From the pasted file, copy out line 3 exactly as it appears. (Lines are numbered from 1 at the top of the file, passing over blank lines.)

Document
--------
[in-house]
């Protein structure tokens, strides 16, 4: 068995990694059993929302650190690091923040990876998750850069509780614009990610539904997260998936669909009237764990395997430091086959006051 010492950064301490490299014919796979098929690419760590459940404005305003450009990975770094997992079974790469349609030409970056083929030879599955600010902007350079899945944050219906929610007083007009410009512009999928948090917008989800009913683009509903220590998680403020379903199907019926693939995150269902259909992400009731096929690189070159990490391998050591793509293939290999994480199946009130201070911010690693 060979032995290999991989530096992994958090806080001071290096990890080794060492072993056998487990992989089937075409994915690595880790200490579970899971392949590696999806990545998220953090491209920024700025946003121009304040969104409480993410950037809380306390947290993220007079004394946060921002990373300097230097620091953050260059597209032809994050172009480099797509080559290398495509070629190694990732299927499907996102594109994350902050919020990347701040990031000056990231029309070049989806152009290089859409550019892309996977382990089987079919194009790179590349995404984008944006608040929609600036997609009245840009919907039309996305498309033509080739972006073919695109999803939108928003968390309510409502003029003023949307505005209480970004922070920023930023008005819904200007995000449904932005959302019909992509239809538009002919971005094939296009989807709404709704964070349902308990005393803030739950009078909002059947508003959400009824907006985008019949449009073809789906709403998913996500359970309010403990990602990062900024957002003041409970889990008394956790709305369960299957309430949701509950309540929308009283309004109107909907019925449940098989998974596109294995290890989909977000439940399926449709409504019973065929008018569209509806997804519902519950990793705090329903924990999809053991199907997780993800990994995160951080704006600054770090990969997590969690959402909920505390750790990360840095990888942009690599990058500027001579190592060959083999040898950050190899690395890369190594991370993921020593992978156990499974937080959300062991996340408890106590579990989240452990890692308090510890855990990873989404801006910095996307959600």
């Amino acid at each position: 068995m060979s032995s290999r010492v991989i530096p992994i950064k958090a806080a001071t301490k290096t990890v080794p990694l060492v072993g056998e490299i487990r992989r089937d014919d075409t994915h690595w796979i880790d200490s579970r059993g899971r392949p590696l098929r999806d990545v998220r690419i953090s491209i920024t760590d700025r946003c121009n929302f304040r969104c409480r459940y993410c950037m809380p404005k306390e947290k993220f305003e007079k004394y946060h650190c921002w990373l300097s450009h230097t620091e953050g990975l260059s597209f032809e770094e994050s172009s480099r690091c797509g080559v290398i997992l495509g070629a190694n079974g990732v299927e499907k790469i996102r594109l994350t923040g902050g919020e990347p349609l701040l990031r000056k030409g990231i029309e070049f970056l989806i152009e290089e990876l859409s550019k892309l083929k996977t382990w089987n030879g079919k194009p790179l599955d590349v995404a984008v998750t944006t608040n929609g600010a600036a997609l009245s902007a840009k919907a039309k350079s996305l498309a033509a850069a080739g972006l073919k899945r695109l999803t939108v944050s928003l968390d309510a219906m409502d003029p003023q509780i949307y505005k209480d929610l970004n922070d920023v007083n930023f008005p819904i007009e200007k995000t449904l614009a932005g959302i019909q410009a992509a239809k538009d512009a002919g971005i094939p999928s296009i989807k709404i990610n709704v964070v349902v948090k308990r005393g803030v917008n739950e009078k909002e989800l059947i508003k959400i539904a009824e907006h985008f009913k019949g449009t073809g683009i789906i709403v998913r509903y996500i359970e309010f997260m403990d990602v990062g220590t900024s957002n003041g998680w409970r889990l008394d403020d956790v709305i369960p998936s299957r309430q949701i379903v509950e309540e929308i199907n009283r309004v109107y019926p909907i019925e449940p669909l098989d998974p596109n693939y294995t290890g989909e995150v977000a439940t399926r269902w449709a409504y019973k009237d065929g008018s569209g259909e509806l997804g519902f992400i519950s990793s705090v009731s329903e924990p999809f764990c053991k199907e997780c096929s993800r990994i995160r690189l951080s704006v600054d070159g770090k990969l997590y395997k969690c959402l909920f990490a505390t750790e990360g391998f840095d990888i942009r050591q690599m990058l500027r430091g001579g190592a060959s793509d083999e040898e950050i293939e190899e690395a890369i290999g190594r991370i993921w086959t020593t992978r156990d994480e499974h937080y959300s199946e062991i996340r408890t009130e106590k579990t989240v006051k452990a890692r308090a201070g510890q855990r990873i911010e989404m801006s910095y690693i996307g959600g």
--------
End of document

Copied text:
């Amino acid at each position: 068995m060979s032995s290999r010492v991989i530096p992994i950064k958090a806080a001071t301490k290096t990890v080794p990694l060492v072993g056998e490299i487990r992989r089937d014919d075409t994915h690595w796979i880790d200490s579970r059993g899971r392949p590696l098929r999806d990545v998220r690419i953090s491209i920024t760590d700025r946003c121009n929302f304040r969104c409480r459940y993410c950037m809380p404005k306390e947290k993220f305003e007079k004394y946060h650190c921002w990373l300097s450009h230097t620091e953050g990975l260059s597209f032809e770094e994050s172009s480099r690091c797509g080559v290398i997992l495509g070629a190694n079974g990732v299927e499907k790469i996102r594109l994350t923040g902050g919020e990347p349609l701040l990031r000056k030409g990231i029309e070049f970056l989806i152009e290089e990876l859409s550019k892309l083929k996977t382990w089987n030879g079919k194009p790179l599955d590349v995404a984008v998750t944006t608040n929609g600010a600036a997609l009245s902007a840009k919907a039309k350079s996305l498309a033509a850069a080739g972006l073919k899945r695109l999803t939108v944050s928003l968390d309510a219906m409502d003029p003023q509780i949307y505005k209480d929610l970004n922070d920023v007083n930023f008005p819904i007009e200007k995000t449904l614009a932005g959302i019909q410009a992509a239809k538009d512009a002919g971005i094939p999928s296009i989807k709404i990610n709704v964070v349902v948090k308990r005393g803030v917008n739950e009078k909002e989800l059947i508003k959400i539904a009824e907006h985008f009913k019949g449009t073809g683009i789906i709403v998913r509903y996500i359970e309010f997260m403990d990602v990062g220590t900024s957002n003041g998680w409970r889990l008394d403020d956790v709305i369960p998936s299957r309430q949701i379903v509950e309540e929308i199907n009283r309004v109107y019926p909907i019925e449940p669909l098989d998974p596109n693939y294995t290890g989909e995150v977000a439940t399926r269902w449709a409504y019973k009237d065929g008018s569209g259909e509806l997804g519902f992400i519950s990793s705090v009731s329903e924990p999809f764990c053991k199907e997780c096929s993800r990994i995160r690189l951080s704006v600054d070159g770090k990969l997590y395997k969690c959402l909920f990490a505390t750790e990360g391998f840095d990888i942009r050591q690599m990058l500027r430091g001579g190592a060959s793509d083999e040898e950050i293939e190899e690395a890369i290999g190594r991370i993921w086959t020593t992978r156990d994480e499974h937080y959300s199946e062991i996340r408890t009130e106590k579990t989240v006051k452990a890692r308090a201070g510890q855990r990873i911010e989404m801006s910095y690693i996307g959600g």